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Inference of strata separation and gas emission paths in longwall overburden using continuous wavelet transform of well logs and geostatistical simulation.

Authors
Karacan-CÖ; Olea-RA
Source
J Appl Geophy 2014 Jun; 105:147-158
NIOSHTIC No.
20044233
Abstract
Prediction of potential methane emission pathways from various sources into active mine workings or sealed gobs from longwall overburden is important for controlling methane and for improving mining safety. The aim of this paper is to infer strata separation intervals and thus gas emission pathways from standard well log data. The proposed technique was applied to well logs acquired through the Mary Lee/Blue Creek coal seam of the Upper Pottsville Formation in the Black Warrior Basin, Alabama, using well logs from a series of boreholes aligned along a nearly linear profile. For this purpose, continuous wavelet transform (CWT) of digitized gamma well logs was performed by using Mexican hat and Morlet, as the mother wavelets, to identify potential discontinuities in the signal. Pointwise Hölder exponents (PHE) of gamma logs were also computed using the generalized quadratic variations (GQV) method to identify the location and strength of singularities of well log signals as a complementary analysis. PHEs and wavelet coefficients were analyzed to find the locations of singularities along the logs. Using the well logs in this study, locations of predicted singularities were used as indicators in single normal equation simulation (SNESIM) to generate equi-probable realizations of potential strata separation intervals. Horizontal and vertical variograms of realizations were then analyzed and compared with those of indicator data and training image (TI) data using the Kruskal-Wallis test. A sum of squared differences was employed to select the most probable realization representing the locations of potential strata separations and methane flow paths. Results indicated that singularities located in well log signals reliably correlated with strata transitions or discontinuities within the strata. Geostatistical simulation of these discontinuities provided information about the location and extents of the continuous channels that may form during mining. If there is a gas source within their zone of influence, paths may develop and allow methane movement towards sealed or active gobs under pressure differentials. Knowledge gained from this research will better prepare mine operations for potential methane inflows, thus improving mine safety.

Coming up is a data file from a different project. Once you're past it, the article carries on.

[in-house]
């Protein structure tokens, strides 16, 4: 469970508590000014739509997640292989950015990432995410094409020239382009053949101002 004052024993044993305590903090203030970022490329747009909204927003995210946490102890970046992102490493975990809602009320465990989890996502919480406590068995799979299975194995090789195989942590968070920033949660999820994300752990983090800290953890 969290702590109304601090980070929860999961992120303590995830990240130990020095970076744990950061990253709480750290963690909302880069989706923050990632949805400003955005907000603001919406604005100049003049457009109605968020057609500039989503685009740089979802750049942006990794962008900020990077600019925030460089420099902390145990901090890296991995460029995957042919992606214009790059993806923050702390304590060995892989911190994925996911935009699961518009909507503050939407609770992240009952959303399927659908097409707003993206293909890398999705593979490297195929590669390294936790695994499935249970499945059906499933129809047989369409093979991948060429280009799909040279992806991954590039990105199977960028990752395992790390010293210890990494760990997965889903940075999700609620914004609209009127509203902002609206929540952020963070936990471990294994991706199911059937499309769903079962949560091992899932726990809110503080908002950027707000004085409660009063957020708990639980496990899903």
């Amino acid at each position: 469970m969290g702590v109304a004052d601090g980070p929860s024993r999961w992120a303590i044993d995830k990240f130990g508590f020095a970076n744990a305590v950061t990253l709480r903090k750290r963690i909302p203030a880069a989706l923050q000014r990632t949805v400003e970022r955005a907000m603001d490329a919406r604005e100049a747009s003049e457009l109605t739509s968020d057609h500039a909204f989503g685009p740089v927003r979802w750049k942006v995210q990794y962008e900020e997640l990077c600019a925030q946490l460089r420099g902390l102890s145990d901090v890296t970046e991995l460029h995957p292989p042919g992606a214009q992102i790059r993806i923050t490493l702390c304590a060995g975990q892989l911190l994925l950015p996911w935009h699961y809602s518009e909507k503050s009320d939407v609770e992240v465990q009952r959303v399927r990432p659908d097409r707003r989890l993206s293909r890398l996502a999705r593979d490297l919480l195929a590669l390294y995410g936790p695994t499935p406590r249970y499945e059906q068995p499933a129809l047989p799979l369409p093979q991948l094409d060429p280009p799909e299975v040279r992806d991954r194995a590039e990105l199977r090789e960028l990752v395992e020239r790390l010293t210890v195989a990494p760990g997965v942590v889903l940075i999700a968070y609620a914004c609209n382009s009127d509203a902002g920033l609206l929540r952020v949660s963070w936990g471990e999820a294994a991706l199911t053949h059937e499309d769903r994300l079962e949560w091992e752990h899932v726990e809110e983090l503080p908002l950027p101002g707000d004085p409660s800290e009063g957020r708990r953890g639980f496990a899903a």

Keywords
Mining-industry; Mine-gases; Methanes; Longwall-mining; Coal-gas; Coal-mining; Methane-control; Control-methods; Emission-sources; Analytical-processes; Simulation-methods; Gas-indicators; Combustible-gases; Statistical-analysis; Safety-monitoring; Author Keywords: Strata separation; Longwall-mining; Methane flow paths; Wavelet transform; Geostatistical simulation
Contact
C. Özgen Karacan, NIOSH, Office of Mine Safety and Health Research, Pittsburgh, PA, USA
CODEN
JAGPEA
CAS No.
74-82-8
Publication Date
20140601
Document Type
Journal Article
Fiscal Year
2014
NTIS Accession No.
NTIS Price
Identifying No.
M052014
ISSN
0926-9851
NIOSH Division
OMSHR
Priority Area
Mining
Source Name
Journal of Applied Geophysics
State
PA; VA
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